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Dealmakers aren't pretending 2020 won't be a consequential election

Dealmakers always pay attention to presidential elections, but in 2020 they're no longer claiming that the outcome won't significantly affect transactions.

Between the lines: This isn't to say that one candidate is better or worse for dealmakers, or for particular industries. It's to say that the winner won't be a passive bystander, particularly as the wall between regulated and non-regulated industries has decayed.


Worth noting: In the past, readers have gotten very upset when I've mentioned politics, insisting that it's separate from "business." That was even true when the candidate was private equity veteran Mitt Romney.

  • In the present? Crickets.

Just take the escalating U.S. Postal Service fight. Most coverage has focused on ballots, but it also has a more immediate impact on the ever-increasing number of direct-to-consumer companies, including everything from digital pharmacies to online consignment shops. If USPS is no longer a reliable constant, then the economics and viability of these companies change.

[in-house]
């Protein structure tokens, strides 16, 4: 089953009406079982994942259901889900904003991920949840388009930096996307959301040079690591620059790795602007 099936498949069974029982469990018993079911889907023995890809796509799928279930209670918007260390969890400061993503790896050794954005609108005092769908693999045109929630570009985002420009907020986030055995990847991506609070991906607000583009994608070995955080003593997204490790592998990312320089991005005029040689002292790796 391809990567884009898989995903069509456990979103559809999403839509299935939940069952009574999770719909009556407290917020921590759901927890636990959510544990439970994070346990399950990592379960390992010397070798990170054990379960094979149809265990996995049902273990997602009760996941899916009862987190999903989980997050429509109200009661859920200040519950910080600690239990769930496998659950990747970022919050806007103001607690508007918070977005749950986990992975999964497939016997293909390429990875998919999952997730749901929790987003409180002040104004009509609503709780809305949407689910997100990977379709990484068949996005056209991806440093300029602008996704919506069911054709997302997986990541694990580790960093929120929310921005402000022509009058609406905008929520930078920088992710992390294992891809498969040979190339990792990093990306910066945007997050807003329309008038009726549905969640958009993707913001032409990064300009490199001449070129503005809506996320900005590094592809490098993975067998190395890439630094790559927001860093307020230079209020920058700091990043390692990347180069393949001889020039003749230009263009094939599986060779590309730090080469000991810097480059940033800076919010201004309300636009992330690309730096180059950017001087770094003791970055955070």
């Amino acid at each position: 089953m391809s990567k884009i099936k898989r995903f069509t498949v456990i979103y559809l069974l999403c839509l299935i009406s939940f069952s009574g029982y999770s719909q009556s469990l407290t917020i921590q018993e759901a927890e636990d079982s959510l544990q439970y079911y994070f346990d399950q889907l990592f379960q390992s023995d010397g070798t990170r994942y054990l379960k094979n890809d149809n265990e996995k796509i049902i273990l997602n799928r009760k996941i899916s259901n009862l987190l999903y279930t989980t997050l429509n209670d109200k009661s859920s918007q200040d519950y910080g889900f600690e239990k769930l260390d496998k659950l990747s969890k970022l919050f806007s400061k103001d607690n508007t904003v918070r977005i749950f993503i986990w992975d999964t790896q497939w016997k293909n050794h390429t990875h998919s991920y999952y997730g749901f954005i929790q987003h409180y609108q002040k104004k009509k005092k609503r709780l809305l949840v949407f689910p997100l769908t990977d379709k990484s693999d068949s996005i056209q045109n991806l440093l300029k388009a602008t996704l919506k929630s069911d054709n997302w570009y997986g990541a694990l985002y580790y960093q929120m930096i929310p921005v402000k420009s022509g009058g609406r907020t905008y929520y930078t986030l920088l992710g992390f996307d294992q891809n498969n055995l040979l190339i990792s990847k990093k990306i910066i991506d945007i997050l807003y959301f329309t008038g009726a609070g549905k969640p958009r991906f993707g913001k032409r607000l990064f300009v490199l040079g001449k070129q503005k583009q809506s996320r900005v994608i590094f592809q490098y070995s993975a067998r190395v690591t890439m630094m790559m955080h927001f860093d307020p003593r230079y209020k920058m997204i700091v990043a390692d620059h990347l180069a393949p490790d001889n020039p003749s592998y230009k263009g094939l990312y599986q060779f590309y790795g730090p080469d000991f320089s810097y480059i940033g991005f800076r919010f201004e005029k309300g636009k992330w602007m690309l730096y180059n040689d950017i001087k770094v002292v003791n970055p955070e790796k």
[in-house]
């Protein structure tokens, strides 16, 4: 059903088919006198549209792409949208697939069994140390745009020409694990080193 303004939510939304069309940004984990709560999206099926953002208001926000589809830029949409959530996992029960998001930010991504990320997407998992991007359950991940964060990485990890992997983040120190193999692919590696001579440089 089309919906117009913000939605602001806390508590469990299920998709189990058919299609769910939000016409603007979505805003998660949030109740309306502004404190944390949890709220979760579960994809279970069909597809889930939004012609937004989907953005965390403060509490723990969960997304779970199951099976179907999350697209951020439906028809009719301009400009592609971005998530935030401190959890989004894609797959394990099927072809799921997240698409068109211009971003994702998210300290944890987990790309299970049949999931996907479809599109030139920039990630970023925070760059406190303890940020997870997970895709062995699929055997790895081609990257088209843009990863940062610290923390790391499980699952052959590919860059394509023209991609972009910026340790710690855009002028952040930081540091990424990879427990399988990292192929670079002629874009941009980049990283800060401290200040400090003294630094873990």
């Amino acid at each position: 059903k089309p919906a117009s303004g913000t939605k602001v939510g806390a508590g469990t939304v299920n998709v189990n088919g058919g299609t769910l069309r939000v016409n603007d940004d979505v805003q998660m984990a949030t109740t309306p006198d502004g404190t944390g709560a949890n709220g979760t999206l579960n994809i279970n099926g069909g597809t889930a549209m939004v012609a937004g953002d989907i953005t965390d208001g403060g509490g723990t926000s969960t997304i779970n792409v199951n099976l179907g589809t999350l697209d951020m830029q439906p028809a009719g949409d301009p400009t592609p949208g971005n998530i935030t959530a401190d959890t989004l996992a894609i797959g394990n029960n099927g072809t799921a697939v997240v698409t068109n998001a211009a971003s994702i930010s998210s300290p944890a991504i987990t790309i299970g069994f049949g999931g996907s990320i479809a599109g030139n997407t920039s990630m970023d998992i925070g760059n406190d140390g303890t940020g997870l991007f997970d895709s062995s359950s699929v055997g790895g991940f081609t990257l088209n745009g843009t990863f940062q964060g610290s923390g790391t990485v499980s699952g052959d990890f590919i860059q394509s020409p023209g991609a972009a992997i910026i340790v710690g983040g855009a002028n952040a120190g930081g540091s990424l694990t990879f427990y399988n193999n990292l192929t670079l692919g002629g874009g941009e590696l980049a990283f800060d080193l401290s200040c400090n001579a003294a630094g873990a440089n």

• Or the ongoing TikTok dispute, which is really a proxy for all tech companies that either originate in China or receive investment from China. The White House is now explicitly and unapologetically picking winners and losers.
  • Or disputes over how to classify gig economy workers, which at some point soon will leapfrog from state courts to D.C.

Then add in all of the more obvious issues that could reshape and revalue entire industries.

  • For example, look at tax policy (corporate tax rate rollbacks or carried interest?), health care policy (Medicare for All or drug price caps?), energy policy (fracking bans?), and antitrust policy (new laws or increased enforcement?).
  • Not to mention policies related to COVID-19, including everything from contact tracing to vaccine procurement/deployment to what is likely to be a continuing series of stimulus and bailout plans.

The bottom line: Every election feels like the most consequential of our lifetimes. For dealmakers, it's finally true.

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